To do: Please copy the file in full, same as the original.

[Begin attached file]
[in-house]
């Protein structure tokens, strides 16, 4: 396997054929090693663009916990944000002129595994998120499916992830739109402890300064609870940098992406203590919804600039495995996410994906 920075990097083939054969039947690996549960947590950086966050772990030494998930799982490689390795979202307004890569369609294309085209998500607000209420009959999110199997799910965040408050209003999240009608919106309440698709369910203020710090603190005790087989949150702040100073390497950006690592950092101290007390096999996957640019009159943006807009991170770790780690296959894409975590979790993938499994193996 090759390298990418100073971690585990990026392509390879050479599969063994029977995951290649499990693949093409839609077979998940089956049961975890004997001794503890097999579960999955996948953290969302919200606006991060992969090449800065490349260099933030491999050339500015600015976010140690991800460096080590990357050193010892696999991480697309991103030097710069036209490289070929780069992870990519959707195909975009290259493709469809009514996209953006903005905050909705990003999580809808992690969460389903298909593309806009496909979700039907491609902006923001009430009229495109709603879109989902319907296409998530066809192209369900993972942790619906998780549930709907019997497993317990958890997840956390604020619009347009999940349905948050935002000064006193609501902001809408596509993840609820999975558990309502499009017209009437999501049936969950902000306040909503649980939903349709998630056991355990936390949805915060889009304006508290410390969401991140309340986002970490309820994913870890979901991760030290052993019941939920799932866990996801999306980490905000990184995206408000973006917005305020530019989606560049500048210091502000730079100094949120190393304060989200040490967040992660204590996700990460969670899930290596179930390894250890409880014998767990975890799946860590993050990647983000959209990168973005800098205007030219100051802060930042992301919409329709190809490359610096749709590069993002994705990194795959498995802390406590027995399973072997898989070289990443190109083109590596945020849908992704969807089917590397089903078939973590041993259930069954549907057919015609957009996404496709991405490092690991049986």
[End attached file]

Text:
[in-house]
């Protein structure tokens, strides 16, 4: 396997054929090693663009916990944000002129595994998120499916992830739109402890300064609870940098992406203590919804600039495995996410994906 920075990097083939054969039947690996549960947590950086966050772990030494998930799982490689390795979202307004890569369609294309085209998500607000209420009959999110199997799910965040408050209003999240009608919106309440698709369910203020710090603190005790087989949150702040100073390497950006690592950092101290007390096999996957640019009159943006807009991170770790780690296959894409975590979790993938499994193996 090759390298990418100073971690585990990026392509390879050479599969063994029977995951290649499990693949093409839609077979998940089956049961975890004997001794503890097999579960999955996948953290969302919200606006991060992969090449800065490349260099933030491999050339500015600015976010140690991800460096080590990357050193010892696999991480697309991103030097710069036209490289070929780069992870990519959707195909975009290259493709469809009514996209953006903005905050909705990003999580809808992690969460389903298909593309806009496909979700039907491609902006923001009430009229495109709603879109989902319907296409998530066809192209369900993972942790619906998780549930709907019997497993317990958890997840956390604020619009347009999940349905948050935002000064006193609501902001809408596509993840609820999975558990309502499009017209009437999501049936969950902000306040909503649980939903349709998630056991355990936390949805915060889009304006508290410390969401991140309340986002970490309820994913870890979901991760030290052993019941939920799932866990996801999306980490905000990184995206408000973006917005305020530019989606560049500048210091502000730079100094949120190393304060989200040490967040992660204590996700990460969670899930290596179930390894250890409880014998767990975890799946860590993050990647983000959209990168973005800098205007030219100051802060930042992301919409329709190809490359610096749709590069993002994705990194795959498995802390406590027995399973072997898989070289990443190109083109590596945020849908992704969807089917590397089903078939973590041993259930069954549907057919015609957009996404496709991405490092690991049986």